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Dundas Street in Mississauga seems like an unlikely place for an experiment in urban design. This stretch of road is about as suburban as it gets. Strip malls, gas stations, parking lots and fast-food joints flank the broad avenue. Subdivisions spread out on either side. The car is king, the pedestrian a mere afterthought.

Mississauga hopes to change all that. The edge city just west of Toronto is planning a major overhaul of Dundas that would make it more welcoming to pedestrians and cyclists, more efficient for transit riders and generally more urban in scale and feel.

The Dundas Connects project is part of a broader push to urbanize the suburbs. It is under way across North America, and the cities that surround Toronto are leading the way. From Markham to Vaughan to Barrie, they are striving to check sprawl, expand public transit and build denser cores with more active street life.

Mississauga is further along than most. Its leaders had an epiphany some years ago: The city could not go on sprawling forever. For one thing, land was running out. For another, sprawl is expensive. It costs a fortune to build and maintain all those roads, sewer lines and hockey arenas.

The city’s famous mayor, the wildly popular Hazel McCallion, saw her sleepy rural community grow into a suburban giant during her four decades in office. Its population grew threefold to nearly three-quarters of a million, most of it spread out among low-rise residential neighbourhoods. Critics called her the Queen of Sprawl.

In her final years in the mayor’s office, she turned over a new leaf. She welcomed high-rise buildings to the city centre, including the curvaceous “Marilyn Monroe” condominium towers. She lobbied senior governments to approve more public transit, including a light-rail line along the city’s north-south spine, Hurontario Street.

The Dundas plan is the latest evidence of Mississauga’s changing outlook. The street began as a rural highway that passed through mile upon mile of farmland. When subdivisions started going in on either side, malls, commercial plazas and gas stations came along, too. Today the street is a busy thoroughfare of four to six lanes. The sidewalks tend to be narrow. Most of the buildings are set back from the street, often fronted by parking lots.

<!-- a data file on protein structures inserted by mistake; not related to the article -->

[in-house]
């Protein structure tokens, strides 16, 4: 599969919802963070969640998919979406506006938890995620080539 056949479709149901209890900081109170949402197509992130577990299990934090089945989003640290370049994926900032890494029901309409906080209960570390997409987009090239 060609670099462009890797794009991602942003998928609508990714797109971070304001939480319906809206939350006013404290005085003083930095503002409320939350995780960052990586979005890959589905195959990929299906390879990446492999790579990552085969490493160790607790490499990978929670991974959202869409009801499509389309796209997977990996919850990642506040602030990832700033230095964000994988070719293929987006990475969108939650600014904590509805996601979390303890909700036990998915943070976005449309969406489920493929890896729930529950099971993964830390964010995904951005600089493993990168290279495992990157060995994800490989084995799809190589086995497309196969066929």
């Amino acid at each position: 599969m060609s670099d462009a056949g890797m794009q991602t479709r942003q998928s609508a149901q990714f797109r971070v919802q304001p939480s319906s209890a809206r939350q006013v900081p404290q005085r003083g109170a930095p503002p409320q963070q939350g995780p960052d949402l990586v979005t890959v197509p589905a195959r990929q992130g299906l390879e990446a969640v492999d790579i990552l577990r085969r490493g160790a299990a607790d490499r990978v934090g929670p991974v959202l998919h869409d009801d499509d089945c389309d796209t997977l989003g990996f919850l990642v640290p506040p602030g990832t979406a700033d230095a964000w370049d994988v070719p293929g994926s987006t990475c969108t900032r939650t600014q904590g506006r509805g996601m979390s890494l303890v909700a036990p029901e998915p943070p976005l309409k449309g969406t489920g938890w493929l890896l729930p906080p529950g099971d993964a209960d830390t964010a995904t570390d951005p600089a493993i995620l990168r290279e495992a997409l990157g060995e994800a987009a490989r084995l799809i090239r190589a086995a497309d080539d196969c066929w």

It’s lively and functional in its way. Food of every type and national origin is on offer, along with the usual range of nail bars and dentists’ offices. But it’s not lovely and it is certainly not walkable. Not a single pedestrian was in sight one recent afternoon at the big intersection where Dundas meets Mavis Road. Tattered plastic bags and other trash decorated a slope beside the street.

Planners want to put in wider sidewalks, better landscaping and separated bike lanes. They want a bus rapid-transit route with its own lane so buses don’t get caught in traffic. They want more and better parks throughout the 17-kilometre Dundas corridor. They want to stitch together the wandering street network so it is easier to get from A to B. They want more “active frontages” – buildings that face the street, rather than stand back from it, creating a livelier streetscape.

Most of the new development expected for the strip will be directed to seven nodes. At two of them – at Hurontario and at Dixie, near the Dixie GO Transit station – buildings of up to 25 storeys could rise. Others are likely to see buildings of five to 12 storeys. In time, the corridor could accommodate 50,000 new residents and 10,000 more workers.

None of this means that the old Dundas is going to disappear. The planners recognize the value of the thriving businesses that line the street. “We want to protect that, not wipe it out,” says Shonda Wang of SvN Architects and Planners, the firm that helped put the plan together. In any case, she says, “this is not going to happen in one go.” It’s a phased development that will roll out over 25 years and more.

But Dundas will evolve and that’s a good thing. Just as it went from rural highway to suburban thoroughfare, it will enter a new life as one of the busy main streets of a growing suburban city. Mississauga’s population is expected to reach one million by mid-century. To cope with all those people, it will need to change the way it grows.

Whether we can reinvent the suburbs for the 21st century is one of the most important questions facing modern cities. Transforming streets like Dundas is a part of the answer.

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